To those apologists that claim that the megabanks have repaid their TARP loans, thus no harm no foul for the egregious bubble behavior that precipitated the mortgage crisis, the Dallas Fed has just released a report that estimates that the crisis will end up costing the U.S. between $6 trillion and $14 trillion in lost economic output. According to economists Tyler Atkinson, David Luttrell, and Harvey Rosenblum, the study estimates the difference between actual and projected economic growth and the growth that likely would have occurred had the crisis never taken place. These economists called their estimate "conservative," noting that quantifying the trauma of job loss, rising unemployment, and the "burden of unemployment" likely makes their estimate a "drastic understatement" of the cost of the crisis.
In addition, Barron's reports that the "second great contraction" in the U.S. strained the federal government's resources and capabilities by adding to the level of government debt. . . . "Some critics of big banks, such as the Massachusetts Institute of Technology’s Simon Johnson, have argued that the lost output and tax revenues caused by the financial crisis strengthen the case for stricter regulation of banking. Richard Fisher, the president of the Dallas Fed, is a prominent critic of too-big-to-fail banks and has called for Wall Street’s biggest banks to be broken up."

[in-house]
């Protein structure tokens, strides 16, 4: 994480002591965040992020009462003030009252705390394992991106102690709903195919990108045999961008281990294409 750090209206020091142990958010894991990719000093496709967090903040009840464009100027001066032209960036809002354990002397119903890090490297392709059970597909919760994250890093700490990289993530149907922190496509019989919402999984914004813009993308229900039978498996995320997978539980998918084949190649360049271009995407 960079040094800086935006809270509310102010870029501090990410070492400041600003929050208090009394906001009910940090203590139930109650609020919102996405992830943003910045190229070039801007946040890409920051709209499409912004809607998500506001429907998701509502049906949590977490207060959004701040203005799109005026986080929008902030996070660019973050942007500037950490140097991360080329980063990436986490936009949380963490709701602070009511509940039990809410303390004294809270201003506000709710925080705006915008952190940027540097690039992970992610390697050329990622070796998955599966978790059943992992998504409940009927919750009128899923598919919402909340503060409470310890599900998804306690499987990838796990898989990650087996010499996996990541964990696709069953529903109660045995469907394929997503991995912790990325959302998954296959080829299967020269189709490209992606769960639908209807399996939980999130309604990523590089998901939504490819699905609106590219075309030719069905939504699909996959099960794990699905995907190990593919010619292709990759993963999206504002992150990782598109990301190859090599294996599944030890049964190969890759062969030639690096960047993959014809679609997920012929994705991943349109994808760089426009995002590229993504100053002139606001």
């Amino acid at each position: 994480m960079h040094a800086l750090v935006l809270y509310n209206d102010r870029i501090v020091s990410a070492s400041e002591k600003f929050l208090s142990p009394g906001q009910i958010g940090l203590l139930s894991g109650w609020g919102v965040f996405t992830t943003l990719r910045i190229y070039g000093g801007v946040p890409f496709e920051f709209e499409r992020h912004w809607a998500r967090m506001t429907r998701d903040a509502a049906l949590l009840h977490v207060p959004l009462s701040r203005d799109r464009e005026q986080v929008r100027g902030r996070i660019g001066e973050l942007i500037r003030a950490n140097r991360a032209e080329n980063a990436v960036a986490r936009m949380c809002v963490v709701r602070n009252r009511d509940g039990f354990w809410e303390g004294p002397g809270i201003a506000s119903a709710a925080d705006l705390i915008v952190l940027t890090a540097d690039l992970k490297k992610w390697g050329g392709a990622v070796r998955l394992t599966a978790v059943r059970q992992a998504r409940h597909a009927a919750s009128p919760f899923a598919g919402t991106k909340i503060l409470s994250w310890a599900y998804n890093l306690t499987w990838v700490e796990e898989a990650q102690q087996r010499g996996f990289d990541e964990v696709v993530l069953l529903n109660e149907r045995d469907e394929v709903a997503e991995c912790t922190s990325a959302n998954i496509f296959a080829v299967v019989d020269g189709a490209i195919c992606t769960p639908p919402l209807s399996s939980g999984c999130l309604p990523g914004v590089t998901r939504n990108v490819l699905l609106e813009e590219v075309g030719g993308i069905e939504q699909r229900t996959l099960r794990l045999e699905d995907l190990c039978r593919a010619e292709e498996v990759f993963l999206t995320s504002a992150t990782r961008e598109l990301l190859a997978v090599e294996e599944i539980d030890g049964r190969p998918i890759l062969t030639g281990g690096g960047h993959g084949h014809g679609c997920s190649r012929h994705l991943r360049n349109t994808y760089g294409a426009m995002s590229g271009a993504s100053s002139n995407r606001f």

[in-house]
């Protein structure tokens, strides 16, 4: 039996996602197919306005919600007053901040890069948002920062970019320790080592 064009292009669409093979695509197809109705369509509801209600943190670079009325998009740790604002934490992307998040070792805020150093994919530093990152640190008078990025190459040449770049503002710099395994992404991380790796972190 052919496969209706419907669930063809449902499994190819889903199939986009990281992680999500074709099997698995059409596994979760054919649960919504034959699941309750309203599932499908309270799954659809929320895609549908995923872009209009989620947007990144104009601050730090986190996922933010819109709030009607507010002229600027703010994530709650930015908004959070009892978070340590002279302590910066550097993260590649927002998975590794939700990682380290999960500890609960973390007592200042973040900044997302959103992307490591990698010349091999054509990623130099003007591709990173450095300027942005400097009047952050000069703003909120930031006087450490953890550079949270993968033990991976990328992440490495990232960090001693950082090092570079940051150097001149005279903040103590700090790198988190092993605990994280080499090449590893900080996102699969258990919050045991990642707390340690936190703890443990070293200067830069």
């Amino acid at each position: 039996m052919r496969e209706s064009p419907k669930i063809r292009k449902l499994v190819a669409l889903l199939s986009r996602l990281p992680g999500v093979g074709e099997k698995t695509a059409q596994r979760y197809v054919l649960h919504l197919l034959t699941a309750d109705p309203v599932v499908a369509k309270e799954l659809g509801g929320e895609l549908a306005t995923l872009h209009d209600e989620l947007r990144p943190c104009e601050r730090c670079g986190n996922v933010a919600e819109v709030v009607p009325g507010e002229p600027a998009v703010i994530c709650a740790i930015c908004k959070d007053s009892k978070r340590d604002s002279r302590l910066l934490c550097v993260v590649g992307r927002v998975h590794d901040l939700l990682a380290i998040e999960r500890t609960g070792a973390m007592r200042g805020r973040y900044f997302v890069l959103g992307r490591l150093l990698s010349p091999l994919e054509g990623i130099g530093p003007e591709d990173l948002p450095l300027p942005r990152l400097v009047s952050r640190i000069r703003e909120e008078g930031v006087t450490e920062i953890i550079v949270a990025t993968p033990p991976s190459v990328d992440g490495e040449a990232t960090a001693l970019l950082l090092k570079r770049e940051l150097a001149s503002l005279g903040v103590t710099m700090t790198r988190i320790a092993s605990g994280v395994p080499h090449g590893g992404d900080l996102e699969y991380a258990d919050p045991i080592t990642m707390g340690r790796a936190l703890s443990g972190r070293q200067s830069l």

From the report: "The Second Great Contraction in the U.S. was the result of a confluence of factors: bad loans made by banks, ratings agencies falling down on the job, lax regulatory policies, misguided government incentives that encouraged banks to be reckless in their lending, and even monetary policy that kept interest rates too low for too long.
The Second Great Contraction, the worst economic downturn since the 1930s, was unusual because it stemmed from an easing of credit standards and an abundance of
financing that had fueled the prior expansion. This fuel also helped create imbalances an overextension of mortgage
financing and capital market fi
nancial intermediation. A housing collapse and credit shocks, culminating in a fi
nancial crisis, hit the economy as these fi
nancial practices generated new losses. Home construction plunged, the stock market crashed, commodity prices tumbled, job losses mounted, credit standards tightened, and short-term funding markets seized up."
The culmination of this morass is lost economic output between $6 and $14 trillion dollars. Indeed, repaying TARP loans appears to only be the tip of the iceberg that the Wall Street banks owe the citizens of this nation as far as restitution and penitence is concerned.